How a family business entrepreneur found the confidence to drive change
Based in: Grande Prairie, AB
Minhas’ journey from pills to plants includes such stops along the way as car salesman, real estate developer, hotelier and—crucially—Athabasca University MBA graduate, the distinction he believes gave him the confidence to go for it all.Watch Vikram’s story here
Vickram Minhas, MBA '17
Vickram Minhas is only 31, but he’s already built a career as varied—and successful—as it is short. A pharmacist, he owns his own shop in Valleyview, Alta., 350 kilometres north of Edmonton. Now, he’s opening Valleyview’s first cannabis store, planning for a second in Slave Lake and a third in Grande Prairie, his birthplace. Minhas’ journey from pills to plants includes such stops along the way as car salesman, real estate developer, hotelier and—crucially—Athabasca University MBA graduate, the distinction he believes gave him the confidence to go for it all.
“I cannot exaggerate the value of what I learned through the MBA program” he says. It’s also the case that an appetite for the new and unknown runs in the family. Minhas grew up in a household of two patriarchs: his father and uncle, who both arrived in northern Alberta from Punjab in the 1970s and took logging jobs deep in the bush. Together, they set up house with their wives and parents, and collectively, they raised Minhas, his sister, and cousins. At the same time, the family built a stump-to-dump logging truck business that peaked in the 2000s at almost four dozen vehicles. It was 24-hour work, especially in winter when the earth hardens to accommodate greater loads. Minhas watched his dad and uncle work tirelessly, taking midnight calls and stamping out logistical fires. He’d inherit their drive.
Minhas moved to Edmonton to study pharmacy at the University of Alberta, returning home each summer to sell cars at another family enterprise: a Mazda dealership. The summer before graduating, he came back home to learn they’d fired the manager; suddenly, at 21, he was thrust into the demanding job of running the dealership. “I was thrown to the dogs,” he says. “It was the most stressful summer of my life.” But he flourished. Today, the family owns five car dealerships along with four hotels—“diversify” may be the family motto.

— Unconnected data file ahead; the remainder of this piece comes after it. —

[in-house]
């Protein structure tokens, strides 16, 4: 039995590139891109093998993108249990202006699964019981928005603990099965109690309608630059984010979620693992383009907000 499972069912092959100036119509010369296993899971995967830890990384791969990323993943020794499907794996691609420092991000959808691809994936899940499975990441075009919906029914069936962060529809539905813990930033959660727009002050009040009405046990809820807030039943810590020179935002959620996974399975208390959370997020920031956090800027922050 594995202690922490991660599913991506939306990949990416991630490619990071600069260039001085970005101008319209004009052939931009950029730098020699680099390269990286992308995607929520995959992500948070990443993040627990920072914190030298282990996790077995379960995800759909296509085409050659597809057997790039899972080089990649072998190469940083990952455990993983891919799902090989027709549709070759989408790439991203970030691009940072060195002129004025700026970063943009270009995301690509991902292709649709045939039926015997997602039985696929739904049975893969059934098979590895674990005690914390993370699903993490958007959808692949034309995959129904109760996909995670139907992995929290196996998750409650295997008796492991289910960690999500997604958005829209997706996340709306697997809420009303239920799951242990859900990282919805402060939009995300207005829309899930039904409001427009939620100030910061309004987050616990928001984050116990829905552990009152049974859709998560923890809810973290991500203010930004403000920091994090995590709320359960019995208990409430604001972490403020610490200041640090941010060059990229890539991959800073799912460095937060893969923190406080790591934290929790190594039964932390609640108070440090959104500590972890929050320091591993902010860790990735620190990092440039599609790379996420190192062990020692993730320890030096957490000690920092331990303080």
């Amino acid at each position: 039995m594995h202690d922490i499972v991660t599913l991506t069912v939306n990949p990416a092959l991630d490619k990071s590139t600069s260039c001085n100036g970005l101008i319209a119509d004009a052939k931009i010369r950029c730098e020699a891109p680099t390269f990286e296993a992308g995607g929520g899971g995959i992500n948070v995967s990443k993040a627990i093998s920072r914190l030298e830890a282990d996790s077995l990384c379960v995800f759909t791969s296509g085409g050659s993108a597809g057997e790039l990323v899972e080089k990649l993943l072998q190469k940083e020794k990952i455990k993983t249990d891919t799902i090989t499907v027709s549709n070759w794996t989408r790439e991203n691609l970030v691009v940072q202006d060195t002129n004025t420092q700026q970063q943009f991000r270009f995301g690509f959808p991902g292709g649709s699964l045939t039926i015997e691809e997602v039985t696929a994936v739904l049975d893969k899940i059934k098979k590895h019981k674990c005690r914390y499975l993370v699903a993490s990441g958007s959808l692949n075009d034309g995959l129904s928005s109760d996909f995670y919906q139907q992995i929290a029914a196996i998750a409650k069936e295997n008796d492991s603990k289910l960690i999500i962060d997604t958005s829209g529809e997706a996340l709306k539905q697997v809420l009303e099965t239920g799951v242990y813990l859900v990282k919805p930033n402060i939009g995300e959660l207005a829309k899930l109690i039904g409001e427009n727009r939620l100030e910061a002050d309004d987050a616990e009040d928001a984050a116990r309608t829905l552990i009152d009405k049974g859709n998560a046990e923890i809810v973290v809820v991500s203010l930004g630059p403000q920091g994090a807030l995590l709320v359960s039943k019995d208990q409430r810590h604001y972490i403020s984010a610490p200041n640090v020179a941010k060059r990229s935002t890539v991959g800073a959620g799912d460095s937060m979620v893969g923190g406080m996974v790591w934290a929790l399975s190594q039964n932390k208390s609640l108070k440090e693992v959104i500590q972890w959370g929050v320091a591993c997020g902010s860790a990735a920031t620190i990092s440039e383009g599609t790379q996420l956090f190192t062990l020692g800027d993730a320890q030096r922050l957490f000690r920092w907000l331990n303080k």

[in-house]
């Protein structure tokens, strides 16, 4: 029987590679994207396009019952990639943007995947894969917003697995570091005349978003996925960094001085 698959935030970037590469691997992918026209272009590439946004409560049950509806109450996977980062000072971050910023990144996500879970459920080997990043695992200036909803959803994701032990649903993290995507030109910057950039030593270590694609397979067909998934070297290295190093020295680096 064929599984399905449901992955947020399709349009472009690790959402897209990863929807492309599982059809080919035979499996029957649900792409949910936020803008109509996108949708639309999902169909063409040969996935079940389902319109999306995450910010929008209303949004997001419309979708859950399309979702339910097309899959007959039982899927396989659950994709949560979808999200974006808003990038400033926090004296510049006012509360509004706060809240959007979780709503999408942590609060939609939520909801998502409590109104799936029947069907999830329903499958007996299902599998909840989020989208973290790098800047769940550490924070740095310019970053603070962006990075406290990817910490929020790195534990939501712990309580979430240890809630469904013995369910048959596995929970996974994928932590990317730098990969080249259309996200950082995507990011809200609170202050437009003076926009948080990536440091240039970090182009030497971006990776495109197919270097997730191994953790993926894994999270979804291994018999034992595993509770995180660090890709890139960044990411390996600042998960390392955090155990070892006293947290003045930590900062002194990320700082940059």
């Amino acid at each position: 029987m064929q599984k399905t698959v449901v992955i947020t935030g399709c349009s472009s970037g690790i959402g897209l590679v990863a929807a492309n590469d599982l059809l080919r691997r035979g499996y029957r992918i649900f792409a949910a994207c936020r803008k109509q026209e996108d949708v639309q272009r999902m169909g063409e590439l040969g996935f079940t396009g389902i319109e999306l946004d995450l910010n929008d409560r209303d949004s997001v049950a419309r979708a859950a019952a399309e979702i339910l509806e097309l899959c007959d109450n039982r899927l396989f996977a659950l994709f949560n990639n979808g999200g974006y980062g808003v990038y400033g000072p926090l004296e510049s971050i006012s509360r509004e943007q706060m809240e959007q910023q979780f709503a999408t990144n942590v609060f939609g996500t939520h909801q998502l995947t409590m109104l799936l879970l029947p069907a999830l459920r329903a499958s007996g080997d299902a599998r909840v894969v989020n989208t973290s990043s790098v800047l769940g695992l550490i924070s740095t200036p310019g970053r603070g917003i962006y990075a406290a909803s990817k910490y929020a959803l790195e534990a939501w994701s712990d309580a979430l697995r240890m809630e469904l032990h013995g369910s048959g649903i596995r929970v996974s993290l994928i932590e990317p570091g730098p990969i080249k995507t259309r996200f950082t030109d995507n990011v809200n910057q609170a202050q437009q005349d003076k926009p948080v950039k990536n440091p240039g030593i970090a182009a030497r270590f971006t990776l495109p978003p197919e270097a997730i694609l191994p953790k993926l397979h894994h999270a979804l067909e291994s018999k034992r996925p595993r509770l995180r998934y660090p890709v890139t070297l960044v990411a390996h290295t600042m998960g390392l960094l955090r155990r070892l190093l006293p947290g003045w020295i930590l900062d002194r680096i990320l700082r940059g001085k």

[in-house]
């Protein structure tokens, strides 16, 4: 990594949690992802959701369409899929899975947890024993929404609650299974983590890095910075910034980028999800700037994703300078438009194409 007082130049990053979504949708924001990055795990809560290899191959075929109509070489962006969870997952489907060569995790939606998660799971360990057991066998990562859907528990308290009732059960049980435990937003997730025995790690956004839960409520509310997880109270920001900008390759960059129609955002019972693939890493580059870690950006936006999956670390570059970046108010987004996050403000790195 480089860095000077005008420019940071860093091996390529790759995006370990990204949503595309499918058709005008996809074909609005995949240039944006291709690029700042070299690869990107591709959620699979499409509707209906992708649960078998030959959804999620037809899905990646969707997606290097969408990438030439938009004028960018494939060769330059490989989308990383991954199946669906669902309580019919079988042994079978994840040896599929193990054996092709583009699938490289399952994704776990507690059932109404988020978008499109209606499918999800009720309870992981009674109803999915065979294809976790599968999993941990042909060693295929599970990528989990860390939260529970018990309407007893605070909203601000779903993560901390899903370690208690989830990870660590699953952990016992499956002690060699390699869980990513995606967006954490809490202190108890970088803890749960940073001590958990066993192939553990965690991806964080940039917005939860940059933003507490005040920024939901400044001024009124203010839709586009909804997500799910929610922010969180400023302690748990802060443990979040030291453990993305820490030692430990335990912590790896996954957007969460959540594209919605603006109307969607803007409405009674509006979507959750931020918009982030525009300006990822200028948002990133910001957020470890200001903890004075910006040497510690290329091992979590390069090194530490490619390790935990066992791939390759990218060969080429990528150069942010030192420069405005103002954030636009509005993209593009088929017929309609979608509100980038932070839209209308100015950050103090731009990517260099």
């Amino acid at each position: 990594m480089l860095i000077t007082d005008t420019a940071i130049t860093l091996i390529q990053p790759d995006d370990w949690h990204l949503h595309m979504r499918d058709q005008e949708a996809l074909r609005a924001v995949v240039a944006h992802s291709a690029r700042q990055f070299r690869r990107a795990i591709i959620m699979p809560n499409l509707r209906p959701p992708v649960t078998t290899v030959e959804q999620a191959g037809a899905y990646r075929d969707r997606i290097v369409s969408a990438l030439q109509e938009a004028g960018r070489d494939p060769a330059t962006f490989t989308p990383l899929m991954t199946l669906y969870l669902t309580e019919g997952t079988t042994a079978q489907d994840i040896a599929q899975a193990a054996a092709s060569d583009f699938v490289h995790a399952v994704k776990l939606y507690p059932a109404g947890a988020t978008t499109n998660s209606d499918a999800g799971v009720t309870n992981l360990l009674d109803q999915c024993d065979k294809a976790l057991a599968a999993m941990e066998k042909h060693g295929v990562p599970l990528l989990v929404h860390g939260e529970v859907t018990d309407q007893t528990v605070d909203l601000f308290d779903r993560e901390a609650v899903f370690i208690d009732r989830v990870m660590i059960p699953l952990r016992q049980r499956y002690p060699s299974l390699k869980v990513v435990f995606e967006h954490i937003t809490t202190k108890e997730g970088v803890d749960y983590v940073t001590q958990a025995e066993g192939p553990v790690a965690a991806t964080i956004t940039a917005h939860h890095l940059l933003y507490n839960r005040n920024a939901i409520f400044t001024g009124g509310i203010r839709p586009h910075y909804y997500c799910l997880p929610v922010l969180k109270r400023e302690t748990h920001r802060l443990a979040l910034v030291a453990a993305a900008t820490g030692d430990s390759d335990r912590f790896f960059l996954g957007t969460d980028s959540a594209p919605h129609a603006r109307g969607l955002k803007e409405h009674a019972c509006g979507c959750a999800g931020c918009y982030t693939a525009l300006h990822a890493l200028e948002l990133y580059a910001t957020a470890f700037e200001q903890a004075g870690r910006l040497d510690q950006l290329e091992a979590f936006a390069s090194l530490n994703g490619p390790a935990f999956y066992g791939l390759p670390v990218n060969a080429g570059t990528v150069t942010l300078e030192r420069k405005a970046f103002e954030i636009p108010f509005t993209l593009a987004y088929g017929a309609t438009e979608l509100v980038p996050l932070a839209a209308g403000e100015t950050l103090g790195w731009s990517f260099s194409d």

In 2009, Minhas began working as a pharmacist in Grande Prairie. Shortly after, his uncle died, forcing the family to look at who would inherit his management role. Minhas eventually filled the job, stewarding three major land developments, totalling 300 acres and valued at nearly $50 million, including retail malls, hotels, and a seniors’ home. “Give me a raw piece of farmland and I’ll develop it,” he laughs.
Still, the pressure was enormous, and with little business experience, Minhas says “I found myself with quite a few confidence and competency issues—it was a big learning curve.” He looked around for a good MBA program. When he saw the AU curriculum he knew he’d found the one for him. This was around the time he and his wife had their first of three children. Every night at eight, after the baby was put to sleep, Minhas worked on his lessons, often hitting the books until midnight or later. “It really helped me to believe in what I was doing,” he says, “and get a proper understanding of it.”
Minhas wasted little time putting his newfound confidence to work, and built his own successful Valleyview pharmacy. A second venture followed when Minhas opened Grande Prairie’s first co-working business, which lets out shared and flexible office space to other enterprises (and which at the same time became his own headquarters).
Then, in 2017, came news that Canada’s cannabis laws would be changing. “I don’t smoke, but it was a new industry and that got my juices going,” he says. He incorporated a business—URBN Leaf Cannabis Company—and submitted an application to Alberta’s retail cannabis licensing body the day after they began accepting them. He fashioned a brand and store design, located properties, and built the shops. The company opened its doors in December.
None of it came easy. “You’re disrupting a lot when you open a cannabis store,” he says. “There’s push back from the city and community members saying ‘No, I don’t want a cannabis store.’ You’re disrupting old ways of thinking and doing business.”
All along, Minhas remembered what he learned at AU about perseverance.
“There are a lot of times in your MBA when you feel you’re far from the light,” he says. “It’s just a matter of: Okay, put your head down, keep going, keep going. And you do, and you will succeed.”
Vickram Minhas, MBA '17
Connecting the dots between diversity and productivity
Based in: Halifax, NS
A Nova Scotia native with French Acadian and Mi’kmaq heritage, Denise Pothier began her career in chemical engineering before shifting to a management track, working as a consultant for clients in the oil and gas sector. In 2007, her company was bought by Stantec, where Pothier now holds two titles: Vice President of Practice Services and Stantec’s first-ever Vice President of Indigenous Relations.Learn more about Denise